In this talk, Abani shares everyday stories about everyday people that eloquently convey the idea that the world is never saved in grand gestures, but in the simple accumulation of everyday acts of compassion.
The South African philosophy of Ubuntu states that the only way we can be human is for others to reflect our humanity back to us. Put simply, according to Ubuntu, there is no way for us to be human without other people.
Using the concept of Ubuntu as a springboard, Abani goes on to share stories of war, prison, trauma, and the simple acts of kindness that can help people reclaim their humanity.
Suzie Sheehy: The Case for Curiosity-Driven Research
Curiosity is one of the strengths most reliably linked to satisfaction with life, happiness, health, longevity, and positive social relationships (Park et al., 2004; Buschor, Proyer, & Ruch, 2013).
Physicist Suzie Sheehy talks about the importance of curiosity within scientific research and shows how much of the technology we utilize today is directly tied to curiosity-driven experimentation.
Much of the research carried out over the centuries has been initiated by idle curiosities. While the real-world applications of curiosity-driven research may not be immediately evident, this seemingly pointless scientific research often leads to extraordinary future discoveries.
Sheehy uses the excellent example of J. J. Thompson, whose curiosity led to the accidental discovery of the subatomic particle. At the time, Thompson’s research was deemed impractical and useless, and yet, modern life as we know it is built on this discovery.
Without his curiosity-driven research and discovery of electrons, many of the technologies we rely on today, such as X-rays, PET scans, television, and smartphones, simply would not exist.
A Take-Home Message
Using our signature strengths regularly and in novel ways contributes to a life well lived and a life worth living. In utilizing our strengths, we are better able to achieve one of the most important goals that most of us share: cultivating and maintaining a happy, healthy, and morally good life. And yet, there is strength to be found in weakness.
As Christopher Peterson so eloquently stated:
If positive psychology teaches us anything, it is that all of us are a mixture of strengths and weaknesses. No one has it all, and no one lacks it all.
I hope you have enjoyed this foray into strengths and virtues. Do you have a TED Talk that you would add to the list? Let us know in the comments.
We hope you enjoyed reading this article. Don’t forget to download our three Strengths Exercises for free.
If you’d like to help more people realize their strengths, check out our Maximizing Strengths Masterclass©, a comprehensive training template that contains everything you need to become a strengths-based practitioner and help others identify and develop their unique qualities in a way that promotes optimal functioning.
- Abani, C. (2008, February). On humanity [Video file]. Retrieved from https://www.ted.com/talks/chris_abani_on_humanity/up-next
- Aronson, E., Willerman, B., & Floyd, J. (1966). The effect of pratfall on increasing interpersonal attractiveness. Psychonomic Science, 4, 227–228.
- Brown, B. (2012). The power of vulnerability. Sounds True.
- Buschor, C., Proyer, R. T., & Ruch, W. (2013). Self- and peer-rated character strengths: How do they relate to satisfaction with life and orientations to happiness? Journal of Positive Psychology, 8, 116–127.
- Duckworth, A. (2016). Grit: The power of passion and perseverance. Harper-Collins.
- Khamisa, A., & Felix, P. (2017, November). What comes after tragedy? Forgiveness [Video file]. Retrieved from https://www.ted.com/talks/azim_khamisa_and_ples_felix_what_comes_after_tragedy_forgiveness/up-next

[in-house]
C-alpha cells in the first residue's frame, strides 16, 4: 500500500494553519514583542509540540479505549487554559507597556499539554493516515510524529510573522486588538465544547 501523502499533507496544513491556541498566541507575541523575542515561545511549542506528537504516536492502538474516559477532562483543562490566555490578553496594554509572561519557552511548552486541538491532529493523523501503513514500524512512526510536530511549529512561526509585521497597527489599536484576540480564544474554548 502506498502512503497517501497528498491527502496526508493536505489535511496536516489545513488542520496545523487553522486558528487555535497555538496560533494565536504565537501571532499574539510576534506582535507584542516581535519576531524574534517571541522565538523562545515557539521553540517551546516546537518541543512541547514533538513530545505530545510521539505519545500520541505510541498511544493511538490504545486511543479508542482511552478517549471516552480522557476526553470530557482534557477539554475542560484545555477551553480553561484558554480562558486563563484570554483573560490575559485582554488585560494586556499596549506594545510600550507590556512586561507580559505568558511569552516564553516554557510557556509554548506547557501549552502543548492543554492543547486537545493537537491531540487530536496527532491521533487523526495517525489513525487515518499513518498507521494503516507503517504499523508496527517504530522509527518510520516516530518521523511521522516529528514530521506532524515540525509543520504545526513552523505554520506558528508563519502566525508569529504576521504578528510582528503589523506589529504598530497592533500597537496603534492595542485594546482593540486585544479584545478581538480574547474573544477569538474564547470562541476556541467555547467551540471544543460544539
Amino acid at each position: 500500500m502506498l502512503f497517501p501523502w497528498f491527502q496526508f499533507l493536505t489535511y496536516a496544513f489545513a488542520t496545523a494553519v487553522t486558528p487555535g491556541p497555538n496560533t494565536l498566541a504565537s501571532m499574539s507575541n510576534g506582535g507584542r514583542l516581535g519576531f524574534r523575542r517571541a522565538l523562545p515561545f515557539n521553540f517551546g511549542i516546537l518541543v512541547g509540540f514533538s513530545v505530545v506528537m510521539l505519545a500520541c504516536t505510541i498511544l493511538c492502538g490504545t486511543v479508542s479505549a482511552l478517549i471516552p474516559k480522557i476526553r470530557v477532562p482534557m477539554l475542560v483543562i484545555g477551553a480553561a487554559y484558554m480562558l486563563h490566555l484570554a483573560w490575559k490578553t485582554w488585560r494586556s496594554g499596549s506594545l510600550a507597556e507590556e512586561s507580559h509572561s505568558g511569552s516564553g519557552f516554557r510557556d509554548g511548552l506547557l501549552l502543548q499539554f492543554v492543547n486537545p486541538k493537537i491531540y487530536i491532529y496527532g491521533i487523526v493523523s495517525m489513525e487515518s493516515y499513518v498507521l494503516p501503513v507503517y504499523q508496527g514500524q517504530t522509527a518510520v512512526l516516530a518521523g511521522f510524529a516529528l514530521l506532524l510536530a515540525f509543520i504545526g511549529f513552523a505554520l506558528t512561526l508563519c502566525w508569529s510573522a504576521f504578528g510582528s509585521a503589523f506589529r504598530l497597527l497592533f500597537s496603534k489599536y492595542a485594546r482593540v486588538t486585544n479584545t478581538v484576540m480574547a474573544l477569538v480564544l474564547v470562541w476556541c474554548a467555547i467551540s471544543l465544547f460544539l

- Littman-Ovadia, H., & Lavy, S. (2015). Going the extra mile: Perseverance as a key character strength at work. Journal of Career Assessment, 24(4), 240–252.
- Lopez, S. (2016, May). Focusing on your strengths [Video file]. Retrieved from https://www.ted.com/talks/shane_lopez_focusing_on_your_strengths/up-next
- McKergow, M. (2005). Positive approaches to organizations and people. In M. McKergow & J. Clarke (Eds.), Positive approaches to change. Action.
- Niemiec, R. M. (2013). VIA character strengths: Research and practice (The first ten years). In H. H. Knoop & A. Delle Fave (Eds.), Wellbeing and cultures: Perspectives on positive psychology (pp. 11–30). Springer.
- Niemiec, R. M. (2014). Mindfulness and character strengths: A practical guide to flourishing. Hogrefe.
- Niemiec, R. M. (2017). Character strengths interventions: A field guide for practitioners. Hogrefe.
- Niemiec, R. M., & McGrath, R. E. (2019). The power of character strengths. VIA Institute on Character.
- Park, N., & Peterson, C. (2009). Character strengths: Research and practice. Journal of College and Character, 10(4), 1–10.
- Park, N., Peterson, C., & Seligman, M. E. P. (2004). Strengths of character and well-being. Journal of Social & Clinical Psychology, 23, 603–619.
- Ruch, W., Huber, A., Beermann, U., & Proyer, R. T. (2007). Character strengths as predictors of the “good life” in Austria, Germany and Switzerland. In Studies and researches in social science (vol. 16) (pp. 123–131). Argonaut Press.
- Scheidecker, D., & Freeman, W. (2015). Bringing out the best in students: How legendary teachers motivate kids. Skyhorse.
- Schwartzberg, L. (2001, June). Nature. Beauty. Gratitude. [Video file]. Retrieved from https://www.ted.com/talks/louie_schwartzberg_nature_beauty_gratitude/up-next
- Seligman, M. E. P., Steen, T. A., Park, N., & Peterson, C. (2005). Positive psychology progress: Empirical validation of interventions. American Psychologist, 60(5), 410–421.
- Shotton, R. (2018). The choice factory: 25 Behavioral biases that influence what we buy. Harriman House.
- TED. (2016, March 2). Chris Wejr: Want to bring out the best in people? Start with strengths [Video file]. Retrieved from: https://www.youtube.com/watch?time_continue=1107&v=MtduVS9BSxw&feature=emb_logo
- TED. (2017, June 29). Ryan Niemiec: A universal language that describes what’s best in us [Video file]. Retrieved from https://www.youtube.com/watch?v=DMWck0mKGWc
- Worthington, E. L., & Scherer, M. (2004). Forgiveness is an emotion-focused coping strategy that can reduce health risks and promote health resilience: Theory, review, and hypotheses. Psychology and Health, 19, 385–405.